n industrialized countries, it has become the custom to consider labor markets as the place where supply and demand meet. However, in an African environment where self-employment and micro-entrepreneurship constitute the dominant mode of integration into the labor market, the very border between labor supply and demand becomes blurred.
Informality is the norm in Africa.
The norm is a border moving. The norm indeed has an axiological dimension that must be considered and respected. It is the same for African economies, which are flourishing, somehow in the informal sector. In this analysis, it is not a question of apologizing for informality but of presenting it as an alternative for inclusive development and structural transformation of Africa.
Figure 1: 6 of 10's fastest growing economies are in Africa. @CI, 2018
According to the International Monetary Fund (IMF), 6's 10 fastest growing economies in 2018 are located in Africa. Ethiopia with 8,3% growth, is in the lead the most dynamic economies, followed by Ghana , according to IMF forecasts. The economic recovery continues throughout sub-Saharan Africa where it is the informal sector that drives and propels change. And as another study attests from the French Development Agency (AFD):
“Most jobs in developing countries (DCs) are found in the informal economy […]. One can even think that the world economic crisis reinforces the weight of the informal sector because of the job losses affecting the other sectors of economic activity. Better understanding the functioning of the economies of these countries therefore requires a better knowledge of the informal sector. "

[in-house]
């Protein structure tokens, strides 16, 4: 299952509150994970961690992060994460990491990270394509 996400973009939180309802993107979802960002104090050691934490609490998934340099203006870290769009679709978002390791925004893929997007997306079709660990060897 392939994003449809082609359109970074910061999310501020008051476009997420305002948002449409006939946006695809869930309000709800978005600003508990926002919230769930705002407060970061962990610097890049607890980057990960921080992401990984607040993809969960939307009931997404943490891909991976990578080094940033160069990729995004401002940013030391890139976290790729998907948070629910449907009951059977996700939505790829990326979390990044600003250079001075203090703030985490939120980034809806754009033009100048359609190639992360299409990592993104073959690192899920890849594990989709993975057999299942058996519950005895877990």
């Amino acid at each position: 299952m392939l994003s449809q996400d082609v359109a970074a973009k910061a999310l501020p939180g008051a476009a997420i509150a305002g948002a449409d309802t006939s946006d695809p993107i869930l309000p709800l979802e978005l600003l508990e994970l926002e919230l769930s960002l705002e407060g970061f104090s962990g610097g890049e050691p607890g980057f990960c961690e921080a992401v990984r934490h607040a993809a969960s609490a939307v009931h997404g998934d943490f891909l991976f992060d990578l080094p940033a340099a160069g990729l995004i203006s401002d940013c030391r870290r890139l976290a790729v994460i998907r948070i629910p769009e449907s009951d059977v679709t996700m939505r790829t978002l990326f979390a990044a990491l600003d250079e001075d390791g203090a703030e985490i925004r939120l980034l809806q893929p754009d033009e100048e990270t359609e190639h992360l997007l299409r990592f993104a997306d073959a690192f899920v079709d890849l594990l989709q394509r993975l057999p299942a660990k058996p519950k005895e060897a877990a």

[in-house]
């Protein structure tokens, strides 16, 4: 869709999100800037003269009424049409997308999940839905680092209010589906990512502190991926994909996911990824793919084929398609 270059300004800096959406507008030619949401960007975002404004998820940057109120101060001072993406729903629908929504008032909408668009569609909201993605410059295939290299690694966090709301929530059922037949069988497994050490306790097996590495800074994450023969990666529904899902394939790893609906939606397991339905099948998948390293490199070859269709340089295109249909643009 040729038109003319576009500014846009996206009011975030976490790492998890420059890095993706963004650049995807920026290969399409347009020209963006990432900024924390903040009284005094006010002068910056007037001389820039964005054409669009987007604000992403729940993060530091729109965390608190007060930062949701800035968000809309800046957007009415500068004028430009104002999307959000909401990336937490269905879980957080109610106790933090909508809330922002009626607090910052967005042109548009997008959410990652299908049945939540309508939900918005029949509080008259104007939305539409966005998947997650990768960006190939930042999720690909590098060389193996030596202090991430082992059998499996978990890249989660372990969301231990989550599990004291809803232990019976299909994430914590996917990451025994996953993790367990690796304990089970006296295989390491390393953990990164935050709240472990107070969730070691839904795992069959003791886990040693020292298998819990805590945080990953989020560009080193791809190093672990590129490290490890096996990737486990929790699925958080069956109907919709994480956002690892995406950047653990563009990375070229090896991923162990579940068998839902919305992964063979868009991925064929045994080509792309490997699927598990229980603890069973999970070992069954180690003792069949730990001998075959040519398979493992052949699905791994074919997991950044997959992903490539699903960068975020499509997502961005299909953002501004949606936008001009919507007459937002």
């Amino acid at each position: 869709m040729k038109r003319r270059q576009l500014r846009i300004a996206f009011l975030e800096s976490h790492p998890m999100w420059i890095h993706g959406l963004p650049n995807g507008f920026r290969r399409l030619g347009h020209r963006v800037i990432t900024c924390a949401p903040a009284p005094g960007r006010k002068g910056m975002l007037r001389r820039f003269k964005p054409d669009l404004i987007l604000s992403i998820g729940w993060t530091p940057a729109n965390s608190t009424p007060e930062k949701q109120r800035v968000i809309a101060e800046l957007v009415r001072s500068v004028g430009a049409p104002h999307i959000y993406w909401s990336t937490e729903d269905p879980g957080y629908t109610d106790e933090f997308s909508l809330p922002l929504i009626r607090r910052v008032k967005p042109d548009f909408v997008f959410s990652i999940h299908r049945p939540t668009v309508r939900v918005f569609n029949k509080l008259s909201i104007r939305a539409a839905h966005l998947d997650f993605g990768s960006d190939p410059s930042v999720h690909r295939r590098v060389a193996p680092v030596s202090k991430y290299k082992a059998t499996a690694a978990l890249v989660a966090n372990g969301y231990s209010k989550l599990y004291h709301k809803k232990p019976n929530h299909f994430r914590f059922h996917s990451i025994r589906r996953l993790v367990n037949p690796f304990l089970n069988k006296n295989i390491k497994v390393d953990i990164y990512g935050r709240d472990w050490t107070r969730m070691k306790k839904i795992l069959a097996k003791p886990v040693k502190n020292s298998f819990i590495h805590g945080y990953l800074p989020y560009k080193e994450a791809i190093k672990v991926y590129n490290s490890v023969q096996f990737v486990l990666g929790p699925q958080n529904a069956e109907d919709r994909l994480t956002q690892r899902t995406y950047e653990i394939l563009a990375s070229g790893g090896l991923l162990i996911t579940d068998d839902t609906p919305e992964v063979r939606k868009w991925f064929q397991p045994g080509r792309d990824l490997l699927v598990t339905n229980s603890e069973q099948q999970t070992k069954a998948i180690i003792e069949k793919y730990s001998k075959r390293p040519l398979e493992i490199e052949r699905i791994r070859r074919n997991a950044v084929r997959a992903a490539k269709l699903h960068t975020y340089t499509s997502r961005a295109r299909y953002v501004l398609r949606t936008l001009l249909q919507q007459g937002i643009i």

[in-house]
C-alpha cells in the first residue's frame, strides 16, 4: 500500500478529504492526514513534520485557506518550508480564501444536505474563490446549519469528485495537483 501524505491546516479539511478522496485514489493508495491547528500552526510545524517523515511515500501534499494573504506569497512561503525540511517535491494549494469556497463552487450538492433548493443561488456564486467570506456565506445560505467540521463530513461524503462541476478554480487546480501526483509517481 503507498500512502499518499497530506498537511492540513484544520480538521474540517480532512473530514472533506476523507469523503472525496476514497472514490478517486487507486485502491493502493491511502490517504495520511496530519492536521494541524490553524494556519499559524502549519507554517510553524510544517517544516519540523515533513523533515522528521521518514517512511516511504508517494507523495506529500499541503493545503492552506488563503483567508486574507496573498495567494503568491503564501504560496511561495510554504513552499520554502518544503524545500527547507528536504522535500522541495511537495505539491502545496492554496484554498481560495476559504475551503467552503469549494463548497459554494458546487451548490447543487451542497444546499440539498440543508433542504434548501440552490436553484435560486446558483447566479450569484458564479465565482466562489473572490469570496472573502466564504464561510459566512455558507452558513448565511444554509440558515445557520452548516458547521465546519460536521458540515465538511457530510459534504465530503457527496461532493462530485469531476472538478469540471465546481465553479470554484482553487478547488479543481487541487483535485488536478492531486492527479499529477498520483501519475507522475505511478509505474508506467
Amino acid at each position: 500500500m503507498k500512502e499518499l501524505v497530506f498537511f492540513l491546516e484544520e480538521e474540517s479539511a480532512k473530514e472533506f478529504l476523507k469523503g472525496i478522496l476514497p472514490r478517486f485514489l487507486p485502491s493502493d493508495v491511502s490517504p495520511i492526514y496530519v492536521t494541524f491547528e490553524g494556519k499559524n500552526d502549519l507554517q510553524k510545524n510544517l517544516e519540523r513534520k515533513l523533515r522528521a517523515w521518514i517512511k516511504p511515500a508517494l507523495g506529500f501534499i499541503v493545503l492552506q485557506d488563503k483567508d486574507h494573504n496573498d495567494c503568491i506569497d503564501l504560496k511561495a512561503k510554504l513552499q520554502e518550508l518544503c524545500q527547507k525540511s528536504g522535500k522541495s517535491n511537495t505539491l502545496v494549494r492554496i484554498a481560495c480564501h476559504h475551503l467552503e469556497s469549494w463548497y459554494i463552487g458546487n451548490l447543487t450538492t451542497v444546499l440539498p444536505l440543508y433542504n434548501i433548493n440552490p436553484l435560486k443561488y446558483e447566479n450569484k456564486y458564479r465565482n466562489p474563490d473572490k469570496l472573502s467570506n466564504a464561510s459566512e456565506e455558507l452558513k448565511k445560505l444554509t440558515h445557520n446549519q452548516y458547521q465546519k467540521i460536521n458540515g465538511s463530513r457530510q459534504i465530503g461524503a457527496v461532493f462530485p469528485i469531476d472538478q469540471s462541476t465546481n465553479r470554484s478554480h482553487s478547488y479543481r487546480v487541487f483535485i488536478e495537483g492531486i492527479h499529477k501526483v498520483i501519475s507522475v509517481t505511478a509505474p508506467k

Would promoting the informal sector be more beneficial?
Many workers and economic units choose to escape state control because it would be too costly for them to comply with the legislation. And in many cases, compelling them to comply with these rules would not result in greater economic efficiencyeven if they were to contribute to the financing of the public goods they benefit from. It is essential to take this reality into account and to avoid a normative view of the formality when analyzing labor markets in sub-Saharan Africa.
Figure 2: Incidence of informal employment by region